Washington: The United States has strongly condemned the attack on a UN base in South Sudan by a mob of armed civilians in which 15 people were killed.
The assailants yesterday attacked the UN Mission in South Sudan (UNMISS) compound in Bor in Jonglei state where some 5,000 ethnic Nuers have sought safety since fighting in South Sudan broke out in mid-December.
"We reiterate our call upon the Government of South Sudan to end the violence and to fulfil its primary responsibility to maintain law and order and provide full support for the UNMISS mission to protect civilians," State Department Deputy Spokesperson Marie Harf said.
She said the US condemns recent attacks and counter-attacks in the town of Bentiu by anti-government and pro-government forces in violation of the January 23 Cessation of Hostilities (CoH) agreement.
The deliberate targeting of civilians during these attacks is unacceptable and those responsible for such acts must be held accountable, she added.
Harf said these incidents underscored yet again the need for the government and opposition forces to stop fighting and cooperate with the Intergovernmental Authority on Development (IGAD) Monitoring and Verification Mechanism (MVM).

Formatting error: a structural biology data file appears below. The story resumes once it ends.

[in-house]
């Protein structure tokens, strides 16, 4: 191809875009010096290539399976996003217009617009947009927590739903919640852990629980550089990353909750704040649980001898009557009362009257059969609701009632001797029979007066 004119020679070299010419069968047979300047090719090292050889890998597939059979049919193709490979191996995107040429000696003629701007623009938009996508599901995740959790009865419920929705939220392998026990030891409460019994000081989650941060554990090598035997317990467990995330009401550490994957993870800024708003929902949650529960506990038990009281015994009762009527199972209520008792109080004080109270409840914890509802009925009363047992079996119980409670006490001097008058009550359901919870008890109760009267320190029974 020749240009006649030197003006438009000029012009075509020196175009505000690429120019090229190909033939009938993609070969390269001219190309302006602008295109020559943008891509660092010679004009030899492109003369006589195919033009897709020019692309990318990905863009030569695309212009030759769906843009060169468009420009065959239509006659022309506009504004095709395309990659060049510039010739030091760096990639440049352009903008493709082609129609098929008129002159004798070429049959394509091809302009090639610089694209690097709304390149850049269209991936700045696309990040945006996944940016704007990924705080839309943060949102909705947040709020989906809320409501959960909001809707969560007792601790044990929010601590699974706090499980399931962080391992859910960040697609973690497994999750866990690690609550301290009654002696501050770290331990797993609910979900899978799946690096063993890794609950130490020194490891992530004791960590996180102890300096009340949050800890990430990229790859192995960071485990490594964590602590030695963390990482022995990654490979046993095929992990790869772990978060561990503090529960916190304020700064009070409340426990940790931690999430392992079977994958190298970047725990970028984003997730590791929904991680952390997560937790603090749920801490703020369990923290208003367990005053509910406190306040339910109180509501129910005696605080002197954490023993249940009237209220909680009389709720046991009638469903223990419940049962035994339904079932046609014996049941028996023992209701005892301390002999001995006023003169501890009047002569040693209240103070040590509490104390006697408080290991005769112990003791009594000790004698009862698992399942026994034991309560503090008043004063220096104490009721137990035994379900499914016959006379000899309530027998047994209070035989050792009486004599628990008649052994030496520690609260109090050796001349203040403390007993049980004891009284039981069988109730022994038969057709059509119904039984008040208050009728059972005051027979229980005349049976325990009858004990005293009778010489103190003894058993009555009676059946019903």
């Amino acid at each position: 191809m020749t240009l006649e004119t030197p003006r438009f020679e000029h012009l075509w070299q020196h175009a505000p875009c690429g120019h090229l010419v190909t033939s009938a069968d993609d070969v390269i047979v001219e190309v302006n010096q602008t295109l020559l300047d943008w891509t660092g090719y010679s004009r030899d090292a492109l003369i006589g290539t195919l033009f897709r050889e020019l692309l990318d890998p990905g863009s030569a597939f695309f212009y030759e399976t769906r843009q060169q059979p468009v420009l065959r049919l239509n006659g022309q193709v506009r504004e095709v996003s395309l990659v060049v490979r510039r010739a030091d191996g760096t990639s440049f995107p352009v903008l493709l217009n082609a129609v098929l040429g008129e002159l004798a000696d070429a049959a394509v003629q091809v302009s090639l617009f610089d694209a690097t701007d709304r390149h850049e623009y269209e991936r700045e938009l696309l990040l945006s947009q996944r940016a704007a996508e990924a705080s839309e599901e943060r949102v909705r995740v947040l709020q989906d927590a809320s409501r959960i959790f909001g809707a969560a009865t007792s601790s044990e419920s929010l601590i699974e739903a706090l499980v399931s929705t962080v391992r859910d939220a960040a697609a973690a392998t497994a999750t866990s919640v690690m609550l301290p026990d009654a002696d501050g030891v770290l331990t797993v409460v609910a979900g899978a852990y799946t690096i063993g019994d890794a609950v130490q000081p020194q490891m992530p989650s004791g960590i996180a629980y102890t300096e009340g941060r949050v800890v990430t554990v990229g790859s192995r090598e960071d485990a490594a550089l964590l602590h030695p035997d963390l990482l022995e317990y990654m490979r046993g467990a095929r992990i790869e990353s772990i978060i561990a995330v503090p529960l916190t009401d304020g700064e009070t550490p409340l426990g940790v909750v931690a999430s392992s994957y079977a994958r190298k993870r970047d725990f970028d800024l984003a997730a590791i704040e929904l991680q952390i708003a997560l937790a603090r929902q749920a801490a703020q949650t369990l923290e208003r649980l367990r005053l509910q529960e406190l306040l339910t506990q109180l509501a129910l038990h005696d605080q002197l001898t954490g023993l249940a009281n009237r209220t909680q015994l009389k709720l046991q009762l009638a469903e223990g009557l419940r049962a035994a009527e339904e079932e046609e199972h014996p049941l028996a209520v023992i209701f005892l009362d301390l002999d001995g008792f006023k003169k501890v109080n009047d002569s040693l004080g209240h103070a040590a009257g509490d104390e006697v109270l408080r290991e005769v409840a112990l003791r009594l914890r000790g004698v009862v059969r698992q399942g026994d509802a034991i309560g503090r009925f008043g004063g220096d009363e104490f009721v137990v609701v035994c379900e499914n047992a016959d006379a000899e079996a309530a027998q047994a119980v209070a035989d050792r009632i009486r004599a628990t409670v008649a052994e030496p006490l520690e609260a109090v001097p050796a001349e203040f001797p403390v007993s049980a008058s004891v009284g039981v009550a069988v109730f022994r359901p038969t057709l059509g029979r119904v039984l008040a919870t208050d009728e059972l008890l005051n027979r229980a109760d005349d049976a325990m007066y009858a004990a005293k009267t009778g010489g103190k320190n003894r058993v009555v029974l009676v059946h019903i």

"We look forward to the MVM report on the incident in Bentiu. We call on both sides of the conflict to honour the CoH agreement signed on January 23, end all military actions, halt all attacks directed at civilians, and enter into an inclusive, political dialogue aimed at ensuring peace, justice, security and economic stability for the people of South Sudan," Harf said.
In a separate statement, US Ambassador to the UN Samantha Power said the latest outrage against the people of South Sudan is an affront to the international community and violates fundamental principles of civilian protection.
The United States will work with its international partners to bring the perpetrators of this horrific attack to justice, she said.
"The people of South Sudan deserve the opportunity to begin rebuilding their country, and to develop the national and local institutions they need to put South Sudan back on a path toward stability and democracy," Power said.
"But that process can only begin in earnest when all parties to the conflict adhere to the January 23 Cessation of Hostilities agreement, lay down their weapons, and engage constructively in inclusive political negotiations led by the Intergovernmental Authority on Development," she said.